The design of tailored hardware has proven a successful strategy to reduce the timing analysis overhead for (hard) real-time systems. The stack cache is an example of such a design that was shown to provide good average-case performance, while remaining easy to analyze. So far, however, the analysis of the stack cache was limited to individual tasks, ignoring aspects related to multitasking. A major drawback of the original stack cache design is that, due to its simplicity, it cannot hold the data of multiple tasks at the same time. Consequently, the entire cache content needs to be saved and restored when a task is preempted. We propose (a) an analysis exploiting the simplicity of the stack cache to bound the overhead induced by task preemption, (b) preemption mechanisms for the stack cache exploiting the previous analysis and, finally, (c) an extension of the design that allows to (partially) hide the overhead by virtualizing stack caches.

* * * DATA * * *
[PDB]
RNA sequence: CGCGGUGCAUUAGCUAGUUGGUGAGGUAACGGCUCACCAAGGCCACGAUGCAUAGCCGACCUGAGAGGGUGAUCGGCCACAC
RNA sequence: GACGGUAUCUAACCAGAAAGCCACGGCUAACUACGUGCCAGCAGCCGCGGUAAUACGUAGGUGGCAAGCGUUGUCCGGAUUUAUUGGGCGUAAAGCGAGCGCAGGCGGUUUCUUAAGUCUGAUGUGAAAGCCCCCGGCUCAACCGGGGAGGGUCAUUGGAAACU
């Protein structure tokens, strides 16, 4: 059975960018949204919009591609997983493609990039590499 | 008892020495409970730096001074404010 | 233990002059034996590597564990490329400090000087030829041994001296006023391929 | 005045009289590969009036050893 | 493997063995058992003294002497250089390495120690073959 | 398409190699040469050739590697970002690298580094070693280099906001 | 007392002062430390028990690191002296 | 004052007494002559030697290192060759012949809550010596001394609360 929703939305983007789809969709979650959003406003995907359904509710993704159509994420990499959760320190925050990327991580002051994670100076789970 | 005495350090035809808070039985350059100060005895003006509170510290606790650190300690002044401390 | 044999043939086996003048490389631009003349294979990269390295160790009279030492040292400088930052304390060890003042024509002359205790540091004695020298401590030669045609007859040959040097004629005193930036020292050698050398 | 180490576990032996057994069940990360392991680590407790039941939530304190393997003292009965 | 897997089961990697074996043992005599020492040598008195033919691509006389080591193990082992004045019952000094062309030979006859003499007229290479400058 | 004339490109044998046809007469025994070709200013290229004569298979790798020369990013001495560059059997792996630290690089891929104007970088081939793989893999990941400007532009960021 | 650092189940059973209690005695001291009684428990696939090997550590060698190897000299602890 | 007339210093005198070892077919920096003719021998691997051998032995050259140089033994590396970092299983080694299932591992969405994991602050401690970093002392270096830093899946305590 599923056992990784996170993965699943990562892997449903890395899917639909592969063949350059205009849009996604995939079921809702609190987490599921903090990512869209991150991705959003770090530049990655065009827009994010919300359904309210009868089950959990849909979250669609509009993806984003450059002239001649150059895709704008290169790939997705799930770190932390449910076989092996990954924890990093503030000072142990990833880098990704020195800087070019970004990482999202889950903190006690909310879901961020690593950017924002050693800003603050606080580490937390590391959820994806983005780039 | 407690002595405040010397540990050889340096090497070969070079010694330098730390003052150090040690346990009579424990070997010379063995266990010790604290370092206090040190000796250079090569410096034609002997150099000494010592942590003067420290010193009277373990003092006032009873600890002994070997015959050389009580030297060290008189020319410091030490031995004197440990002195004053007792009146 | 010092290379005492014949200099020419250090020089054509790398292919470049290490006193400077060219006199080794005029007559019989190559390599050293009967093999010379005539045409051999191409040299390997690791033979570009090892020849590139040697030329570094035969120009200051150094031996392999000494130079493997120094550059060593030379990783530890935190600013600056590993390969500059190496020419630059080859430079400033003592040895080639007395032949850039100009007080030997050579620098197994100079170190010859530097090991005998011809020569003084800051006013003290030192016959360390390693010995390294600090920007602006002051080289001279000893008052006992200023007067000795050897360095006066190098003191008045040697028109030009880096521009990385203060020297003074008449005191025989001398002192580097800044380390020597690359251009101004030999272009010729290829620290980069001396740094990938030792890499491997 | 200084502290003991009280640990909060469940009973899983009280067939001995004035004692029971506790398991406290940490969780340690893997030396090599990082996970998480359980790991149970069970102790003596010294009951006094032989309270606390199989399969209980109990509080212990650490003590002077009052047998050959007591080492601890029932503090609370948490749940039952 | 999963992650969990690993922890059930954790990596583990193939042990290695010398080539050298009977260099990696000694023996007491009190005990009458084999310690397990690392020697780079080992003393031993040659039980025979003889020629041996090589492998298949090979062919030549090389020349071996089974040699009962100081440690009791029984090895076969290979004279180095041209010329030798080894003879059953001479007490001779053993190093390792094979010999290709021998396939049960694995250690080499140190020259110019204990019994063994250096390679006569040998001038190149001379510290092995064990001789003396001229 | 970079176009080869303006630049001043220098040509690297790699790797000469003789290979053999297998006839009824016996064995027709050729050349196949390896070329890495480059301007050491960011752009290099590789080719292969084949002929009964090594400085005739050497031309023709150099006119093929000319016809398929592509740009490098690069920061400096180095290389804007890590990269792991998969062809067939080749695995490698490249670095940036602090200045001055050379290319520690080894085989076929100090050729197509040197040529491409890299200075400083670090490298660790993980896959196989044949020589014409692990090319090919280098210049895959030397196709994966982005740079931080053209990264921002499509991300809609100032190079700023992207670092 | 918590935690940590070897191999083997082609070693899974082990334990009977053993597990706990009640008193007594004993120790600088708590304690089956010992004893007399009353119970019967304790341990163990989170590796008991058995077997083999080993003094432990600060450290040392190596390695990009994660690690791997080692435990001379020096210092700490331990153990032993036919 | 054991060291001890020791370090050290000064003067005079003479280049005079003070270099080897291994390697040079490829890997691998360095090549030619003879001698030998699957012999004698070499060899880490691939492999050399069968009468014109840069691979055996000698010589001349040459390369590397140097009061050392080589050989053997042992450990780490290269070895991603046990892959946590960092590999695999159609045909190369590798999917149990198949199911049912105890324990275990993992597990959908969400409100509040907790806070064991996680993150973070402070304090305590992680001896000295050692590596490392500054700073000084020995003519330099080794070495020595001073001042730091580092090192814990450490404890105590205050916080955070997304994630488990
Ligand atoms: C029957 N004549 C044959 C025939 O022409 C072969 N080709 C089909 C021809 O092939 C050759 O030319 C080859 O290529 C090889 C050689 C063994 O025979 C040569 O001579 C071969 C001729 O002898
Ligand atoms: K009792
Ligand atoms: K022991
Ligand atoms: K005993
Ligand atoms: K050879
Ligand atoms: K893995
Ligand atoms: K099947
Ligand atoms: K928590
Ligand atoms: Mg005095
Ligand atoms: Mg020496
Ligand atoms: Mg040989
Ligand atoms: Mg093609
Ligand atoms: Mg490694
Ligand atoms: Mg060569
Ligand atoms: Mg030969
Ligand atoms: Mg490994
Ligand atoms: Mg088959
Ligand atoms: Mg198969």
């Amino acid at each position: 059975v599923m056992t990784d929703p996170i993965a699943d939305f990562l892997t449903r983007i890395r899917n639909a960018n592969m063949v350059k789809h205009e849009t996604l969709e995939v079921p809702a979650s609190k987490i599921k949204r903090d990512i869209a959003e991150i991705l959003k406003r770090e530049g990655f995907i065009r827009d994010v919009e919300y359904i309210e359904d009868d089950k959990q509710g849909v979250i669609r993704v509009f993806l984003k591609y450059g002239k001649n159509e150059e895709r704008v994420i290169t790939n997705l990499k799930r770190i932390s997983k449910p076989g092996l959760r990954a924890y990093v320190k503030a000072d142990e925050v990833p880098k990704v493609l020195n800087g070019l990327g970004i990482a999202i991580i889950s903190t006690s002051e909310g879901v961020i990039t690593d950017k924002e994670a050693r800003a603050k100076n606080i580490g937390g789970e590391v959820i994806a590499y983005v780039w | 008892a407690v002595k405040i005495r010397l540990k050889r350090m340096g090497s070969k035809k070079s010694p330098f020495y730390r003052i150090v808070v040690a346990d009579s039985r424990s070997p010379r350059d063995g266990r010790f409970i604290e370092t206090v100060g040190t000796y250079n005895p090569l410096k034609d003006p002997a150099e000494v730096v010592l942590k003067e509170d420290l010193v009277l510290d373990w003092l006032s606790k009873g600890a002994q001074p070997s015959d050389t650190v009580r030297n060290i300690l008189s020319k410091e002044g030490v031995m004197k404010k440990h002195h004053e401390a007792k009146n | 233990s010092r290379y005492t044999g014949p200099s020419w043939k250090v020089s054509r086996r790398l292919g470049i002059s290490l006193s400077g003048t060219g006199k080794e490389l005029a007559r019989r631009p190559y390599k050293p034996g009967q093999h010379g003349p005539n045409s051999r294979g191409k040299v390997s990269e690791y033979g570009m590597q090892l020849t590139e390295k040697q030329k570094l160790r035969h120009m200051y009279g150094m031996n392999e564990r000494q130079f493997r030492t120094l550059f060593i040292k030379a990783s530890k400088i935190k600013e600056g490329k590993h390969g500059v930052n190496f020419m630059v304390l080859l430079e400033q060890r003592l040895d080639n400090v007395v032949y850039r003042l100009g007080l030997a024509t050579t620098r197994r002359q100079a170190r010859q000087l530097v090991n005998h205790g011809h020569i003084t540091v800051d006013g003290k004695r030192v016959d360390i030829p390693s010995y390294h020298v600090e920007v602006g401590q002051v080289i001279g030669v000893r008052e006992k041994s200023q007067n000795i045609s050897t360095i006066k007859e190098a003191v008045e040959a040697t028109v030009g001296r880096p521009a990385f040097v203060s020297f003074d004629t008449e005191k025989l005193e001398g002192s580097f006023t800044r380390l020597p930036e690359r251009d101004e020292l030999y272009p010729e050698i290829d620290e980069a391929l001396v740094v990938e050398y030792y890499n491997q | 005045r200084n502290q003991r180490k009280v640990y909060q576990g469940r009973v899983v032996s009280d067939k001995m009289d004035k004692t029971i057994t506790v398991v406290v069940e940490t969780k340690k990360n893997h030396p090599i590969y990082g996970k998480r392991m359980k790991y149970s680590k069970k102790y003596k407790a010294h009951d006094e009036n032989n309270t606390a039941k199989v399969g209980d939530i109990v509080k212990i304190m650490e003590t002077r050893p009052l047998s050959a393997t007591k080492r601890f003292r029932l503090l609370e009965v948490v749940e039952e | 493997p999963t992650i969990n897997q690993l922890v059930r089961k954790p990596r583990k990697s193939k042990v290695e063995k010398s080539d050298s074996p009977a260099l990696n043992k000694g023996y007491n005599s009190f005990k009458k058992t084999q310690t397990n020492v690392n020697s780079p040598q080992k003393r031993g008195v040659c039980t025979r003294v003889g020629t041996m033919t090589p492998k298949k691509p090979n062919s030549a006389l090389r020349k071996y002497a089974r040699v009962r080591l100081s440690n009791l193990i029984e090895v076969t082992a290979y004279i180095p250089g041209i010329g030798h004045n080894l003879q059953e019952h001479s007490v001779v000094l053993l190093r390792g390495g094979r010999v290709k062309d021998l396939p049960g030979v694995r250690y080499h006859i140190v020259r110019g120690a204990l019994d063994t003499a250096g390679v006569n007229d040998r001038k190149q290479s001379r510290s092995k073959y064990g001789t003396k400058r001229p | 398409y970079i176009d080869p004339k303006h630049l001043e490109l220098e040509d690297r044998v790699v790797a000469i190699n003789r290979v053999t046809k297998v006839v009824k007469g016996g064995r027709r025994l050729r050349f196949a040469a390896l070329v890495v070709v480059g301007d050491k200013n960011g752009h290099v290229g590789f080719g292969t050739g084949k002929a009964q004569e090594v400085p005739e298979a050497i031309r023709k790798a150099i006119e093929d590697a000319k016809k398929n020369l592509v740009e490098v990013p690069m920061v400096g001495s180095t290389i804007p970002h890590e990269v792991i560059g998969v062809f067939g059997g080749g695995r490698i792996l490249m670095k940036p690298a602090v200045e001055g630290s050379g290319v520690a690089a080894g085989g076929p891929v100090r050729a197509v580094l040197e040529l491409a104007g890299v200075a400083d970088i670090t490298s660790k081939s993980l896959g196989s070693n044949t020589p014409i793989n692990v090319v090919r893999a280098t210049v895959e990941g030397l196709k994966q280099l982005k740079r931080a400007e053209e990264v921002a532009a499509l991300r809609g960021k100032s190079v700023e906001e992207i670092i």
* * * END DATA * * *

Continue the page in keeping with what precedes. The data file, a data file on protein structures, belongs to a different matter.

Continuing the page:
- Cache-related preemption delays
- Program analysis
- Real-time systems
- Stack cache